I am in the very dated habit of writing a postcard to my grandmother almost every time I travel, taking a few minutes to share a reflection on my latest adventure. While certainly there are a number of more convenient means to do this these days – email, Facebook, a phone call – I appreciate the lost art of the hand-written note.
There is something about the little bit of extra effort required to track down that perfect postcard, putting pen to paper, writing out an actual mailing address, and tracking down a stamp makes the whole process feel like a real accomplishment.
A recent trip to Singapore (a whole other adventure story for another day) gave me the occasion to send a “report from the future,” a fun recount of the day that had not yet happened 12 hours behind back in the States.
Today, I have another opportunity to give a report postmarked to all of you current and would-be students from the first day of another future – the day after the Cornell Executive MBA experience has ended.
I departed Palisades early today to catch a flight to San Francisco. This is an important flight, as I’m permanently moving from NYC to the Bay Area, the first of many big changes coming on the heels of my CEMBA adventure.
All was quiet, as one might expect at 4:30am after an evening of celebrating our final class day. Yesterday we delivered our final presentations for our Global Business Project. A parallel the whole CEMBA experience, I was impressed by how far we all came. There were moments for many of us where completing our projects seemed a near impossible feat, yet somehow we all pulled off some amazing global adventures and very impressive project outcomes.
Most of my classmates will think I’m a bit crazy for reporting this, but early Sunday mornings on Palisades weekends are among my favorites. I’ll miss hearing the birds outside and watching the sun rise over the little pond outside the window. (A tip for all you in-comers: request a room on the water side. The view is well worth it.) I’ll miss the early workouts at the gym before class, often accompanied by only a couple of other dedicated classmates and Joe A. I’ll miss hearing everyone regaling their adventures from the evening before over coffee, Red bulls, and those infamous Palisades breakfast sandwiches just before the start of Sunday class.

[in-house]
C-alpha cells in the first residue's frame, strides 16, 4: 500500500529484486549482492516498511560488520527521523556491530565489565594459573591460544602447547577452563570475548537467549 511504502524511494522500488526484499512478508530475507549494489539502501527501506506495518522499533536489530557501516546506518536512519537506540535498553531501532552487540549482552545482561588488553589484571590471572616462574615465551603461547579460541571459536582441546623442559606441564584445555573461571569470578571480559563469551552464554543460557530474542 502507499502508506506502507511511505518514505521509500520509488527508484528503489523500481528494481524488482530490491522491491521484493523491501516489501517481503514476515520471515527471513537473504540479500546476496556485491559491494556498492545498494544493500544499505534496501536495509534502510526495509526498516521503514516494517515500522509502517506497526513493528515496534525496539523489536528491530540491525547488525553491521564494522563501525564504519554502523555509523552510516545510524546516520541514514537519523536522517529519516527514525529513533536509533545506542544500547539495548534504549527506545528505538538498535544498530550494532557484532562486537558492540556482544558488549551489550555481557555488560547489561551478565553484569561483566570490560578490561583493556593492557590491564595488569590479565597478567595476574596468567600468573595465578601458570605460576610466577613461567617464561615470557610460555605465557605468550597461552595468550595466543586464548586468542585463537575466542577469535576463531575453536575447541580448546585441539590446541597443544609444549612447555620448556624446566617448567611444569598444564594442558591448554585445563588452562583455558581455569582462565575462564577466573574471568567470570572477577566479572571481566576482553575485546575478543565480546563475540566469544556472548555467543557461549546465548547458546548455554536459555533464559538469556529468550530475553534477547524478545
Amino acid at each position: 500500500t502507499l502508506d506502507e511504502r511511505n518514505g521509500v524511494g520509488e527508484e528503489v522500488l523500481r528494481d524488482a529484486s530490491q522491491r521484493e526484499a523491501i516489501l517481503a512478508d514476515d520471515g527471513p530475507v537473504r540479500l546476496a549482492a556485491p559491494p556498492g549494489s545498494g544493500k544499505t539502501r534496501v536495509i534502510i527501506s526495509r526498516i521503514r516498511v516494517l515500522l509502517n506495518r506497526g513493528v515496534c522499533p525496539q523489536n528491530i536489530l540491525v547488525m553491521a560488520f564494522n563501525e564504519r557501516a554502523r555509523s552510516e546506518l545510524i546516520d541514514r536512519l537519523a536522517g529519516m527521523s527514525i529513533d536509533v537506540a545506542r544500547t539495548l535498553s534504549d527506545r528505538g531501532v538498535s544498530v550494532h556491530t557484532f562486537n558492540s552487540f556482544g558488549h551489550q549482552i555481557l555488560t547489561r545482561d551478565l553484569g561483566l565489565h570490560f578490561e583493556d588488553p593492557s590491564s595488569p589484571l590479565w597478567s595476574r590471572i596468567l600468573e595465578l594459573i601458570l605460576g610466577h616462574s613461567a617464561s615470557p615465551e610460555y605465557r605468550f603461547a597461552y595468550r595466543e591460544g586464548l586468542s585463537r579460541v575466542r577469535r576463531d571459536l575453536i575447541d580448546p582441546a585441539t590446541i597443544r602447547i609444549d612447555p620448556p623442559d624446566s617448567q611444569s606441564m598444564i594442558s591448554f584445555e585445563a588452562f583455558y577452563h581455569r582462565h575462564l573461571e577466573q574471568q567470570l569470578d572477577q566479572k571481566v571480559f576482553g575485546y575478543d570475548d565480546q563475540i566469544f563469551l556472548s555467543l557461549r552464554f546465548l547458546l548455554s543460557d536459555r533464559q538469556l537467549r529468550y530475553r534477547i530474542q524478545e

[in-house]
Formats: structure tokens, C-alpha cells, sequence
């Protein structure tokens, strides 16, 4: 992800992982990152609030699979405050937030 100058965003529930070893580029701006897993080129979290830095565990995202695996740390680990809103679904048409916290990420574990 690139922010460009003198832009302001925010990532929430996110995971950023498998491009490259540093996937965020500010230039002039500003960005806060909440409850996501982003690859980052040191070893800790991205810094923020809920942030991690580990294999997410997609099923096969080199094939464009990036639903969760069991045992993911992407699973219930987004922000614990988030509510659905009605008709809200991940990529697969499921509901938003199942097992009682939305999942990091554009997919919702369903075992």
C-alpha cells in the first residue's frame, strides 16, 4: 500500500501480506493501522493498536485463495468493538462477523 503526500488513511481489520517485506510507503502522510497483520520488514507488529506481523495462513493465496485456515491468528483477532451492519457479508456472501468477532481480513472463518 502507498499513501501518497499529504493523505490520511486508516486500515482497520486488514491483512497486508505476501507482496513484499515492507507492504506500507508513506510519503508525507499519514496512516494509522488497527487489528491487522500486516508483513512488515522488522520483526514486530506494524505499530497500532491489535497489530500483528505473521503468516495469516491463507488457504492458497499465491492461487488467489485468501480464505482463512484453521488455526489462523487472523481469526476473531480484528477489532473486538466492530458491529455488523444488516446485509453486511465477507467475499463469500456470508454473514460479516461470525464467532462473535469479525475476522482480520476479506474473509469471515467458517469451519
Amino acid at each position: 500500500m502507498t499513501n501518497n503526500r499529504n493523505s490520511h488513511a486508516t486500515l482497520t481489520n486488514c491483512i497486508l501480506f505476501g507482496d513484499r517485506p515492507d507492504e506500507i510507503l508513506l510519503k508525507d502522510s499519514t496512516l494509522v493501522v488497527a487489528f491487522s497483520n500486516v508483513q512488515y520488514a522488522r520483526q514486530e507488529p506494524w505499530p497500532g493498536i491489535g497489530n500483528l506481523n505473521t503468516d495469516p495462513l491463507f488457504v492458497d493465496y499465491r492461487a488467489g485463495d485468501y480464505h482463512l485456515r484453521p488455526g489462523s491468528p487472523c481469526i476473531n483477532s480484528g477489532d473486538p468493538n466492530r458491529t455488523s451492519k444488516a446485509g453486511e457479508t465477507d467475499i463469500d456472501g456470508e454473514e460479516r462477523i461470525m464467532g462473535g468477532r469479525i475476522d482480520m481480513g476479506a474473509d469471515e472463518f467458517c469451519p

Of course, there are a few things about Palisades Sundays I won’t miss, like those panicked exam-day Sundays where waking early was generally spent doing some last minute cramming. I also won’t miss going home after class on Sunday and assembling the mile-long inventory of assignments due over the next two weeks. But I digress.
As the car pulled out of the driveway this morning, I couldn’t help but reflect on the gravity of that moment. Today is a new chapter. My two-year intense journey, one that has tested every ounce of my stamina, mental capacity, and time management abilities, is over. And let me tell you, now that all is said and done, many of the outcomes of those two years are nothing like I anticipated.
Like many of my classmates, I walked into this experience with some level of intent. The knowledge I would learn in the classroom was to help me become a more well-rounded professional, expand my business management knowledge, and allow me to advance in my career. The degree might even help me land a bigger, better role somewhere else. And I’m happy to say much of this did happen.
But what I didn’t see coming was how much my fellow classmates would contribute the experience. I can honestly say that I learned as much from them as my classes – and that’s saying a lot. The exposure to such a broad range of professionals from all sorts of businesses, walks of life, and corners of the globe has opened my eyes to so much. My classmates pushed me to go far beyond what I ever thought I was capable of, and for that I am so grateful.
I also didn’t anticipate how the program would push me to think beyond the prescribed trajectory I thought this whole journey was going to put me on and consider a new paths. For someone who has singularly focused on one career path nearly her entire life, this was a real epiphany.
So today, on this first day of life after the CEMBA program, what does Sunday look like? True, this particular one will likely be spent unpacking and starting to settle into my new West Coast life and transitioning into a new role at my company. Will Sundays go back to pre-CEMBA days or end up being something else entirely? Who knows?
What I do know is that as I end one chapter of my life and embark on my next adventure, it’s going to be entirely impossible to predict the final outcome. And that’s OK. If there’s one thing I’ve learned, it’s that the path will make many unexpected and pleasantly surprising turns.
So, for all you current and prospective CEMBA students and to all my graduating classmates, here is a postcard from the future, and the view is pretty nice from here.